Not only that, but with a presumptive clause it gives WCB a little bit of power — a little bit of power that’s absolutely critical, particularly in larger institutions. Why that is critical is that if we come back earlier, to the two classes that are covered now in the present Workers Compensation Act, the two classes of coverage…. The two classes — I want to get them exactly right for Hansard so that I’m not misquoting. Here we go. The two classes — two, three…. I seem to be filibustering my own time here. I don’t mean to do that. Here it is.

The first one is, of course, a reaction to one or more traumatic events at work. That’s the first class. The second is one primarily caused by significant work-related stressors, such as bullying or harassment.

I’m the designated speaker, Hon. Speaker.

Coming back to No. 2, No. 2 is critical — one primarily caused by significant work-related stressors, such as bullying or harassment. Now, why is that important? We all know about people who work in larger institutions. Whether they be government, hospitals or hospital boards, universities, school districts or colleges, or whether they be large places of work — we all know, and have many a story to tell, about workplace bullying and harassment that goes on. In these institutions, very often, people feel that nobody is listening. The reason why they feel that nobody is listening is because you have to prove that a mental health issue would be a direct consequence of your work.

With the presumptive clause, the onus then comes on the employer: rather than to cover something up, to actually deal with the systemic problem. Otherwise, their Workers Compensation Board fees are going to go up. There’s an incentive to actually deal with workplace bullying, if you actually include a presumptive clause for all types of workers covered under the act.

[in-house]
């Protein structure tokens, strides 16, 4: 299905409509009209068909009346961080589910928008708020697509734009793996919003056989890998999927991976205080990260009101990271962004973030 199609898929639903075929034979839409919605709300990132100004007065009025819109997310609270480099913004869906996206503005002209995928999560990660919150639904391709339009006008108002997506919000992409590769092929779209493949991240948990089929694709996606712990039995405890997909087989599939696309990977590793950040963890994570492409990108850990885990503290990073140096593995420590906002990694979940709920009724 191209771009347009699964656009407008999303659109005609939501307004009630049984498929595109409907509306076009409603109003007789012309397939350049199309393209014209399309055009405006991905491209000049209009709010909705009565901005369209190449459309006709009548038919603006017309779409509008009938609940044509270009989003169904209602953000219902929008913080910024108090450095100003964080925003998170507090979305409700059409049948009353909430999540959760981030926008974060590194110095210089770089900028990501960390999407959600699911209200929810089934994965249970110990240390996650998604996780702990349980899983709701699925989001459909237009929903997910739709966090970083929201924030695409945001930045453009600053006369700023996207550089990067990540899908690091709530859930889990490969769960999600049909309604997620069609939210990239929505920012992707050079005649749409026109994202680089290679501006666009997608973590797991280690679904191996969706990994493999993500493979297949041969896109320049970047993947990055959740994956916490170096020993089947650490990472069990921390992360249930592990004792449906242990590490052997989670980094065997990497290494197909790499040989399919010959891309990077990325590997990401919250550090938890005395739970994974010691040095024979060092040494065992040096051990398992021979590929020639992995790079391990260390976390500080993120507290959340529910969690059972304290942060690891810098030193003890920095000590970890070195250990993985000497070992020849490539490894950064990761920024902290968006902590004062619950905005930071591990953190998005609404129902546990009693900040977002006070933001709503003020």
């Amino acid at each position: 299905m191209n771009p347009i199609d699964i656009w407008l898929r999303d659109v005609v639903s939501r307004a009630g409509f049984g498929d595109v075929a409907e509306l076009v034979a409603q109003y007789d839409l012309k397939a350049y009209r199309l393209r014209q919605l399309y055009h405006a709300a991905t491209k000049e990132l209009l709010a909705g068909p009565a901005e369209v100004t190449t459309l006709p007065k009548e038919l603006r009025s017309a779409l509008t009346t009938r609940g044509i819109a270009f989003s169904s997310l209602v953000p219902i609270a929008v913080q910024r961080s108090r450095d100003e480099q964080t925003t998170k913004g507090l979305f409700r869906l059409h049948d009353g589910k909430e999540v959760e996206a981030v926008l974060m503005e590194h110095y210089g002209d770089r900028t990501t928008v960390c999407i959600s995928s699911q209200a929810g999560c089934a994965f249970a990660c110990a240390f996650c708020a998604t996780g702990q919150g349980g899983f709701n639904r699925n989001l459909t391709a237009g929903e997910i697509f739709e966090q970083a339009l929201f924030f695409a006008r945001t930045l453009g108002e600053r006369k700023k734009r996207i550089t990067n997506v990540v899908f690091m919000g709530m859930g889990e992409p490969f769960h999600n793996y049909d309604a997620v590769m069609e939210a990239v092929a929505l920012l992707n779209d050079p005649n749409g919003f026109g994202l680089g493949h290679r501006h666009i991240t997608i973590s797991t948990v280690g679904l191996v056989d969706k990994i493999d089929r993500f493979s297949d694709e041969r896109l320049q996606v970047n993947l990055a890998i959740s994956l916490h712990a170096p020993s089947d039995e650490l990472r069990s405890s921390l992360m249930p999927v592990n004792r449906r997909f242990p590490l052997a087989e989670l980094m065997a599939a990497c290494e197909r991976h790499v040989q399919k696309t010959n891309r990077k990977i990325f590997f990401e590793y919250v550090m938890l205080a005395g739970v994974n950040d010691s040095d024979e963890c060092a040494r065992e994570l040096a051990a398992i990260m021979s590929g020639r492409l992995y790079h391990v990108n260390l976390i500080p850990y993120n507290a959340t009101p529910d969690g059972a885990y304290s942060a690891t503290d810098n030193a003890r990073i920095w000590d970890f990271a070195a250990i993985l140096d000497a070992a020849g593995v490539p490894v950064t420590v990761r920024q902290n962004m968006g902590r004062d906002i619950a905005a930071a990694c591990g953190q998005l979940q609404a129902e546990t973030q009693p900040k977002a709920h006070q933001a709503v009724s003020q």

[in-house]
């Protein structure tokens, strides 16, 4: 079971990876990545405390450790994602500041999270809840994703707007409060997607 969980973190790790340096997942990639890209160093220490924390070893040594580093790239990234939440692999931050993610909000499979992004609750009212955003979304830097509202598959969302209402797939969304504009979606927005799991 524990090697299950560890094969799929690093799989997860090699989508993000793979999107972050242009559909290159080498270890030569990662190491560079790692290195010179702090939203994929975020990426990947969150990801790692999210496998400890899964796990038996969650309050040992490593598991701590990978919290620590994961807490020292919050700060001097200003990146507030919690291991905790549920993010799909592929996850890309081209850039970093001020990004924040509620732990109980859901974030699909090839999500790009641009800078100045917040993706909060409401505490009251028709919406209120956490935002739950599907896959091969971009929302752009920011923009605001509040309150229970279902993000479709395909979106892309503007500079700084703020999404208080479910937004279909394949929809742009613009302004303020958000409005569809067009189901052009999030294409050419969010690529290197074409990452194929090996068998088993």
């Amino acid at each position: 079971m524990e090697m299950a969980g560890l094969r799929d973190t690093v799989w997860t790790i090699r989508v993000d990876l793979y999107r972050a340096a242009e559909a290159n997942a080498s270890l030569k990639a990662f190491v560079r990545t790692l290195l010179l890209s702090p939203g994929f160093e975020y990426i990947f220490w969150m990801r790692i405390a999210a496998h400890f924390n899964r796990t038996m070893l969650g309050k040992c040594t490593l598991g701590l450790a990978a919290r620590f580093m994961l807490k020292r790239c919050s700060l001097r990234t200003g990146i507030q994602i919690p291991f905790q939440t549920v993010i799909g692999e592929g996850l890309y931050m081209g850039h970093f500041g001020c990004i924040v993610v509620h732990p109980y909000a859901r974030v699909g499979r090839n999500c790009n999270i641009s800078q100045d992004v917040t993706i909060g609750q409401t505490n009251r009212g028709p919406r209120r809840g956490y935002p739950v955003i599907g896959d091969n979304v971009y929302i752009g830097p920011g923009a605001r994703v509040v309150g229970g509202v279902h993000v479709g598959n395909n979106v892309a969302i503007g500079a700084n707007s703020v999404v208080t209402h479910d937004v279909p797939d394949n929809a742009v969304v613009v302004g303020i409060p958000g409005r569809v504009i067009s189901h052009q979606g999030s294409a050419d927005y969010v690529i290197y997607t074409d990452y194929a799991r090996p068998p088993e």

I find it odd that I am the leader of the B.C. Green Party and that I’m arguing better labour policy to the NDP. This is a very odd situation. I can only hope that they see the light and recognize what Alberta and Saskatchewan did — that this is about incentivizing safe work environments. Two years ago now I stood in this House and introduced a bill that would require university campuses to add sexualized violence policies, to insist that they have them. The culture on campuses, from small to big, was one of: “It’s not our problem.” It’s one of not dealing with the problem.

These universities and colleges and smaller institutions want to be perceived as safe places for students. So if there’s an issue of sexualized violence, it’s kept under the table. It’s quiet, and policies aren’t really implemented. The Premier at the time stood up and agreed that this was an important issue, and we saw that legislation pass. It’s led to good policy being put in at many, but not all, institutions. All institutions have it, but not all have that as good policy, as we’ll hear about in the weeks and months coming, ahead.